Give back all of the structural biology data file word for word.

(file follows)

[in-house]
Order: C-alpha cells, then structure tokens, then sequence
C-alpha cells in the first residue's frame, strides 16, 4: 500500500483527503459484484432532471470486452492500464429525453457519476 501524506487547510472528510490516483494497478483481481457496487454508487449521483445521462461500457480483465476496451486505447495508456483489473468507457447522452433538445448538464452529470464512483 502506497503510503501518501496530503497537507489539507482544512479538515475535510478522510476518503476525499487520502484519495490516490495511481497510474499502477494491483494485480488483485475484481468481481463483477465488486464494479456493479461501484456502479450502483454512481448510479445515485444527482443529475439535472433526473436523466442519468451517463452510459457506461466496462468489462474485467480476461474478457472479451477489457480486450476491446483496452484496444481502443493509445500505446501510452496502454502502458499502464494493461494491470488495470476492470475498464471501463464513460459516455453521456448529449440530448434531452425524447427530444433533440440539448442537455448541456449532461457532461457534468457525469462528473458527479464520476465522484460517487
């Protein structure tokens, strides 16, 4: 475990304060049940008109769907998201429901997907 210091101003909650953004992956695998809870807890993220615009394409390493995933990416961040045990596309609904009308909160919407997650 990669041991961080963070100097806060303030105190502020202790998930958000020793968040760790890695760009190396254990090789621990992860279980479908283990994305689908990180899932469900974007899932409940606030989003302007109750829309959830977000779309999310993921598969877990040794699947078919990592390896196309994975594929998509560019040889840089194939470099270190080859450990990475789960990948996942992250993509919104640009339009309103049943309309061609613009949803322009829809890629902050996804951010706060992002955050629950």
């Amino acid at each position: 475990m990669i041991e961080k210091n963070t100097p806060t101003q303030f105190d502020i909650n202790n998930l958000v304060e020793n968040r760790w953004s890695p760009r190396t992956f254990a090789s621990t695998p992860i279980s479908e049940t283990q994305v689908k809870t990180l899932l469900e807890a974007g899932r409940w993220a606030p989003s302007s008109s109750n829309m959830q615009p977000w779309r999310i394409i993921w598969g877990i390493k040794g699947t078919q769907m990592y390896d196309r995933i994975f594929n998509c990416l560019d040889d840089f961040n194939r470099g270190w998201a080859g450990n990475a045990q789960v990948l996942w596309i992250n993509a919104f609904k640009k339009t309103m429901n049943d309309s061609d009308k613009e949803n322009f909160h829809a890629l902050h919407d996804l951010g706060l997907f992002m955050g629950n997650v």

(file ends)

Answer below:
[in-house]
Order: C-alpha cells, then structure tokens, then sequence
C-alpha cells in the first residue's frame, strides 16, 4: 500500500483527503459484484432532471470486452492500464429525453457519476 501524506487547510472528510490516483494497478483481481457496487454508487449521483445521462461500457480483465476496451486505447495508456483489473468507457447522452433538445448538464452529470464512483 502506497503510503501518501496530503497537507489539507482544512479538515475535510478522510476518503476525499487520502484519495490516490495511481497510474499502477494491483494485480488483485475484481468481481463483477465488486464494479456493479461501484456502479450502483454512481448510479445515485444527482443529475439535472433526473436523466442519468451517463452510459457506461466496462468489462474485467480476461474478457472479451477489457480486450476491446483496452484496444481502443493509445500505446501510452496502454502502458499502464494493461494491470488495470476492470475498464471501463464513460459516455453521456448529449440530448434531452425524447427530444433533440440539448442537455448541456449532461457532461457534468457525469462528473458527479464520476465522484460517487
């Protein structure tokens, strides 16, 4: 475990304060049940008109769907998201429901997907 210091101003909650953004992956695998809870807890993220615009394409390493995933990416961040045990596309609904009308909160919407997650 990669041991961080963070100097806060303030105190502020202790998930958000020793968040760790890695760009190396254990090789621990992860279980479908283990994305689908990180899932469900974007899932409940606030989003302007109750829309959830977000779309999310993921598969877990040794699947078919990592390896196309994975594929998509560019040889840089194939470099270190080859450990990475789960990948996942992250993509919104640009339009309103049943309309061609613009949803322009829809890629902050996804951010706060992002955050629950």
């Amino acid at each position: 475990m990669i041991e961080k210091n963070t100097p806060t101003q303030f105190d502020i909650n202790n998930l958000v304060e020793n968040r760790w953004s890695p760009r190396t992956f254990a090789s621990t695998p992860i279980s479908e049940t283990q994305v689908k809870t990180l899932l469900e807890a974007g899932r409940w993220a606030p989003s302007s008109s109750n829309m959830q615009p977000w779309r999310i394409i993921w598969g877990i390493k040794g699947t078919q769907m990592y390896d196309r995933i994975f594929n998509c990416l560019d040889d840089f961040n194939r470099g270190w998201a080859g450990n990475a045990q789960v990948l996942w596309i992250n993509a919104f609904k640009k339009t309103m429901n049943d309309s061609d009308k613009e949803n322009f909160h829809a890629l902050h919407d996804l951010g706060l997907f992002m955050g629950n997650v």